Ebro Poker Room

Ebro Poker Room Review

The Ebro Poker Room was the closest room to us when we spent a week in February 2022 on the mid-panhandle of Florida. It was thus a natural place to check out a tournament. The drive ended up to be a bit more taxing than it appeared on a map, and the entire experience was a mixed bag.

Setting and Non-Poker Amenities

The Ebro Poker Room is located at the intersection of routes 20 and 79 on the Florida panhandle. It lies about 20 minutes directly north of Panama City. The room is about an hour and a half west of Creek Entertainment Gretna poker room and about the same distance east of the Pensacola Greyhound Track.

Be careful if you are traveling from the shoreline of the Panhandle near rush hour. What should have taken us 20 -25 minutes from the Santa Rosa Beach area took us 40 minutes instead.

Ebro Poker Room redefines the meaning of isolated. There is literally nothing within 15-20 minutes of the facility in any direction. The area immediately around the poker room is very wooded and dark at night. Also (bonus) it is riddled with deer looking to jump into the road in front of your car. The building itself is very nondescript and looks more like a factory than a poker room.

Ebro features poker, a couple of faux poker games, and a small simulcast area. The evening that we visited was apparently slow in simulcasting. There were just a few people roaming around the scant, darkened area and one person taking bets. There was a nice bar across from the poker room, but the crappy beer selection was pretty uninspired. The bar menu was fairly typical: apps, pizza, sandwiches. There was a small sit-down restaurant area on the other side of the poker room that offered the same menu as the bar.

Ebro features no slot machines or traditional tables games, and no affiliated hotel. Or, as we said above, anything anywhere near the facility.

Ebro Poker Room Comfort

The Ebro poker room is a moderate-sized room with 17 poker tables and  five faux poker gaming tables. It is a non-smoking facility. The room is attractive, with older but nice looking wood floor and carpeting.  The moderately high ceiling was coated with metallic gold (which looks better than it sounds). The tables are reasonably spaced, although some were tucked in corners and felt a bit claustrophobic. The room is on the warm side with limited air flow. Tournament play was 9-handed.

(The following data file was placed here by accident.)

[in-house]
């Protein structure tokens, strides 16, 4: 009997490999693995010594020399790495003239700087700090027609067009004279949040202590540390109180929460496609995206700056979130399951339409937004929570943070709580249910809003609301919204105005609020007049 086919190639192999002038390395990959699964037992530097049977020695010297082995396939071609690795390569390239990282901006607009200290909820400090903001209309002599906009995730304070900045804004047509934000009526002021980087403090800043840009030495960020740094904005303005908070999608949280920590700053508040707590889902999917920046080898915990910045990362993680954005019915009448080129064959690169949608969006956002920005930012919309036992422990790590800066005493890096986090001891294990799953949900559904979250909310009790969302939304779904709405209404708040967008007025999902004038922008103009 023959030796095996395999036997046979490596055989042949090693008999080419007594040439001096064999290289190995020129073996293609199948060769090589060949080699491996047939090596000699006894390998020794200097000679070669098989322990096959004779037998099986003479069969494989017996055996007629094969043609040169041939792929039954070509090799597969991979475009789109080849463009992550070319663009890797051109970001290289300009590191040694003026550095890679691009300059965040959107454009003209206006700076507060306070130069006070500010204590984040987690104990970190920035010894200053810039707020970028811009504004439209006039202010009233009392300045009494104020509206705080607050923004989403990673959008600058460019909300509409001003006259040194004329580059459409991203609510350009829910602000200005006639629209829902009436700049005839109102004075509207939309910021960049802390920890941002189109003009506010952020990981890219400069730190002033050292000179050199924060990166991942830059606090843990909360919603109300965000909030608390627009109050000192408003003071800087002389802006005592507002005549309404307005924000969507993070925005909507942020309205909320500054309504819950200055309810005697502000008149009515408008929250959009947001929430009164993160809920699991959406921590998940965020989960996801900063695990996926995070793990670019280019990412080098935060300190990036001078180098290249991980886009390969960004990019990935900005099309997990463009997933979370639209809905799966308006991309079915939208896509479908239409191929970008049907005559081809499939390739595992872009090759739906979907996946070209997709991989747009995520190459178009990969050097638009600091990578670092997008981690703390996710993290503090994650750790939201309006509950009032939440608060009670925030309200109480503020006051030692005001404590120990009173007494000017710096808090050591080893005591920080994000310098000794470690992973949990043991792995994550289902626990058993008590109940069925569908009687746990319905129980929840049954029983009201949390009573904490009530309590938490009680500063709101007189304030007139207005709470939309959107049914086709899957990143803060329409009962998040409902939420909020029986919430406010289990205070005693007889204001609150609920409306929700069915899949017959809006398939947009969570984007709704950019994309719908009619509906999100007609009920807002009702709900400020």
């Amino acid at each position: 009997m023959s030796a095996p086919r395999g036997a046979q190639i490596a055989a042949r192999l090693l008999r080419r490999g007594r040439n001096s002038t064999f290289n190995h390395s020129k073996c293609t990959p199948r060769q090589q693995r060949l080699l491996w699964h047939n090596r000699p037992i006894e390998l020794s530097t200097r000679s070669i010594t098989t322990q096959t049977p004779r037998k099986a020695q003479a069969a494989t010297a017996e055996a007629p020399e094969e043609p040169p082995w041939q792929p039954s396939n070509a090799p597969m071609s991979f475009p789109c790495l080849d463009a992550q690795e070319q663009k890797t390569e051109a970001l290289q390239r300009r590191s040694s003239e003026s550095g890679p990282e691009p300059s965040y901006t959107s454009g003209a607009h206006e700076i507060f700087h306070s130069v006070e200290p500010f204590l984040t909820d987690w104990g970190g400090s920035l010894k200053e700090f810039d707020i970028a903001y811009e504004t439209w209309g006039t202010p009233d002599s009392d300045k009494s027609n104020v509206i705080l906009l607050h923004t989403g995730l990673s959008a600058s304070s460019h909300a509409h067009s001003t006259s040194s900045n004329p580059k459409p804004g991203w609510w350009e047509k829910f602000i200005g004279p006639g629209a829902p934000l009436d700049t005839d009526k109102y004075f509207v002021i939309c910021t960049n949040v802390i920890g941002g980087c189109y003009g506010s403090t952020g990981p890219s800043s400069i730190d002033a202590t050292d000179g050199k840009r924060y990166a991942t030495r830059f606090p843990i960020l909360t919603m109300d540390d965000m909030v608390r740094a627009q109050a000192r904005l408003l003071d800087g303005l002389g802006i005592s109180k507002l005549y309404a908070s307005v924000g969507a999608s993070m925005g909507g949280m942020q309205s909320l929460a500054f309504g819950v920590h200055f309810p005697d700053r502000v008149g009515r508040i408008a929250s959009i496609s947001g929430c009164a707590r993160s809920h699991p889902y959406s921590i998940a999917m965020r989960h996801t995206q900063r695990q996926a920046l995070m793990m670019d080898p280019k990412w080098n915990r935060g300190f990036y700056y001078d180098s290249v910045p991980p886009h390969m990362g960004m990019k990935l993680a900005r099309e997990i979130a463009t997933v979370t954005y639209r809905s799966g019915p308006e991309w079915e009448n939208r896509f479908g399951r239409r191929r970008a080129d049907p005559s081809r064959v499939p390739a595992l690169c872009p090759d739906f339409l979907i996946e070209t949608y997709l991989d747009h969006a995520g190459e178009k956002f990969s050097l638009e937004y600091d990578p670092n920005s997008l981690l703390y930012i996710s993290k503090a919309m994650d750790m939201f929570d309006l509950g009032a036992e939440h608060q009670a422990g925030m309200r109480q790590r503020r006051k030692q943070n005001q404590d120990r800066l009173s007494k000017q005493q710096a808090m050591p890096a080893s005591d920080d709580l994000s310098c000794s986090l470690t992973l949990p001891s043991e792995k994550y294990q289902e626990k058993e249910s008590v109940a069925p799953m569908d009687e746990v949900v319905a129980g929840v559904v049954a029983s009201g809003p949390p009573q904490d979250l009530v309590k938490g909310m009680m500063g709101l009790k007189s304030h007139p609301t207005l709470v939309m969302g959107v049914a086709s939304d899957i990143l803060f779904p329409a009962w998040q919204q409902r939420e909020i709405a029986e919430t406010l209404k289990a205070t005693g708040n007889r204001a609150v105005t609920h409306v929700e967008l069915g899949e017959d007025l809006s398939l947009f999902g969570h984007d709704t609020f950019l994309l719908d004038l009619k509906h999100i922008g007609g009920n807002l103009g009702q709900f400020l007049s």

The room is a bit dim (although the tables are well-lit with spotlights). TVs hang on walls circling the room. The room in general was fairly quiet, even when it filled up during the tournament. However, the music wandered through a wide range of genres, from classic rock to contemporary soul to sudden jolts of death metal. The chairs have wheels, padding, and are adjustable. We found them moderately comfortable.

Ebro Poker Room

The tables feature auto-shufflers, used only for cash games, and padded rails, but no drink cups or USB ports. The room is quite clean, as are the tables. The branded chips are very clean. The cards are not branded and have small faces.

Poker Room Staff

The initial floor who was running the tournament was very active, individually running around the room to find the next person on the waitlist. The room was moderately low tech, and he was keeping track of the wait-list on a piece of paper. Also, the electronic board could only show the top 10 payouts, so a handwritten sheet was added under the monitor with the 11-15th payouts (which were identical). The floor, at least, was clearly taking his job seriously.